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greengoat

Some gentle help with Soap questions... O Chem. Thanks

3 posts in this topic

I am struggling with fully answering two questions that are fairly similar.

 

1. Why should the potassium salts of fatty acids yield soft soaps? - I know that sodium yields what is considered as hard soap and potassium yields soft soaps. I also know that potassium is more soluble in water than sodium, but is this in fact that entire answer?

 

2. Why is soap derived from coconut oil so soft? Again I realize that water solubility is high here but I'm just not confident in understanding why.

 

3. Why does adding a salt solution cause soap to precipitate? Here is my answer for this:

It is a general rule that a fatty acid salt (soap) becomes less soluble as a salt is added to solution. The soap will precipitate because the decrease in solubility. The loss in solubility is because the positively charged ion from the salt will attach or attract to the negative head group of the salt and will precipitate out of solution. Under normal conditions, the negatively charged head group would be attracted to the polar water molecule and dissolve in water, but this can’t happen if the positive ion (say Ca¬2+) has already attached.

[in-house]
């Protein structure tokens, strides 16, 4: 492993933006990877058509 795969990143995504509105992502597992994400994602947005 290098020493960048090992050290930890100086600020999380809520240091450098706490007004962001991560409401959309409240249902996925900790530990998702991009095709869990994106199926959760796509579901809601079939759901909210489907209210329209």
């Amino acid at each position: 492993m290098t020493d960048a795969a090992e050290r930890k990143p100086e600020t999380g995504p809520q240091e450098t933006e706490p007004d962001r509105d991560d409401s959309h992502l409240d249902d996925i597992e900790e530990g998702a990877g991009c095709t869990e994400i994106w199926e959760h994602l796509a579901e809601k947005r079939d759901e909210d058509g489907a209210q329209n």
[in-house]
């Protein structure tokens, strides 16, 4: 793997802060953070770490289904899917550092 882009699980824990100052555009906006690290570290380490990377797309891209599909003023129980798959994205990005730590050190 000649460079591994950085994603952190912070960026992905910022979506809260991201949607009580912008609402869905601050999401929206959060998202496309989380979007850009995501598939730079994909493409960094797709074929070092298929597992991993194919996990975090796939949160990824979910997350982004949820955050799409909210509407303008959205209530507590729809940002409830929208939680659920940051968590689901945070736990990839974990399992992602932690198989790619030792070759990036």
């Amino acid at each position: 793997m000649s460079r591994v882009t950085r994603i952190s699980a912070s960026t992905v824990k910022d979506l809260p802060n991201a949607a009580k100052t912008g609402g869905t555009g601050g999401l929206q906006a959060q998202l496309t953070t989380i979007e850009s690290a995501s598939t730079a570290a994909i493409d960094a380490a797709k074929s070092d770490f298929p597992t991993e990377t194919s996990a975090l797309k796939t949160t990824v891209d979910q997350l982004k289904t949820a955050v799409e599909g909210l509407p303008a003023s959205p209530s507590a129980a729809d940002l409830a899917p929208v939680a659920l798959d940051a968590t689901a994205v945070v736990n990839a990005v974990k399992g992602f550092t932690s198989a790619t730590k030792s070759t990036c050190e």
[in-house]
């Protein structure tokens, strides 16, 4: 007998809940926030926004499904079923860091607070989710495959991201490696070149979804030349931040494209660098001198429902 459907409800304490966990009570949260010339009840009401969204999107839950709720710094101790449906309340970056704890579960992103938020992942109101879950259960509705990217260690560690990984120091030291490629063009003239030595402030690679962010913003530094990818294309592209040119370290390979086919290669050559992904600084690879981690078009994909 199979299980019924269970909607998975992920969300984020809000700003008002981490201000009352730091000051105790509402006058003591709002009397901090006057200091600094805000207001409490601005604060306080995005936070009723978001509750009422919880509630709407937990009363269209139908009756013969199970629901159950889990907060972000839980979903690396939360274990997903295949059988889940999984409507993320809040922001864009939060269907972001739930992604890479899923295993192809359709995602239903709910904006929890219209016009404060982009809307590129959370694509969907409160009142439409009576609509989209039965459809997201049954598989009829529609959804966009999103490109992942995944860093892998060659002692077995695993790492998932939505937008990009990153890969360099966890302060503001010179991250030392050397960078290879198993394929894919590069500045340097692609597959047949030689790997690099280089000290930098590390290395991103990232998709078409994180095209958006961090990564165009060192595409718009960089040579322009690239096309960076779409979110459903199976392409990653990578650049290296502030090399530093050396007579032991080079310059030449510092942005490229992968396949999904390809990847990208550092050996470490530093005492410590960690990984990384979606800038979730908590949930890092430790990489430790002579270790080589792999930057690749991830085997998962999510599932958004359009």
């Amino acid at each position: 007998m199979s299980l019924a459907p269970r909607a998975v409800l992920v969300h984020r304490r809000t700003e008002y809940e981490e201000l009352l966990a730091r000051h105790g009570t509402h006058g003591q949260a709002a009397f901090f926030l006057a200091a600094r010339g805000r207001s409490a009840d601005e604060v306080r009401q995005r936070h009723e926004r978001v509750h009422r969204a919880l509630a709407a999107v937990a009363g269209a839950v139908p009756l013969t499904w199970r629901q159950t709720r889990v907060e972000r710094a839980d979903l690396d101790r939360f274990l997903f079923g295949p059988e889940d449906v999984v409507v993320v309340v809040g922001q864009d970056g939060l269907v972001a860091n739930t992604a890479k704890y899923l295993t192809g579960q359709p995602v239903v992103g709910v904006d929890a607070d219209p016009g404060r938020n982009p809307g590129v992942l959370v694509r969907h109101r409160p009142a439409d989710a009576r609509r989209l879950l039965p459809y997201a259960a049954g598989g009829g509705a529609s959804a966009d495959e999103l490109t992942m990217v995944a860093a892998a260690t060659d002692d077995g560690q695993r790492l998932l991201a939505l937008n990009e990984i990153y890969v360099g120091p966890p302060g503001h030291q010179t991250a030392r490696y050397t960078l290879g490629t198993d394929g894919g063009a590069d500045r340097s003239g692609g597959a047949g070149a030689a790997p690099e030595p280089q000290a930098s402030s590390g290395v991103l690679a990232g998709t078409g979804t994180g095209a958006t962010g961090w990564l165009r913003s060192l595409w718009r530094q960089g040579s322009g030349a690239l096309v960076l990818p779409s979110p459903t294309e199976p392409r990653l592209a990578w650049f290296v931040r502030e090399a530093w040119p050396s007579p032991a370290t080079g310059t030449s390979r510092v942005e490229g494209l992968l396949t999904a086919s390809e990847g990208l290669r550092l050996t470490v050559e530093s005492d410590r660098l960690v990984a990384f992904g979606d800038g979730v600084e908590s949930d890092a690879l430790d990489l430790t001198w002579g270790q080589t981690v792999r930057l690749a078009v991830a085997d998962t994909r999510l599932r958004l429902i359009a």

Thanks everybody I'm SO glad I found this place. Our school has no tutors and our teachers are rarely available. THANKS!

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I suspect (although i'm not sure) that your ideas about parts and 2 are correct and probably at least part of the answer. Part 3 would probably be helped if you looked up the "common ion effect"

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You might want to look at the fatty acids contained in coconut oil and, for exaple, tallow or olive oil.

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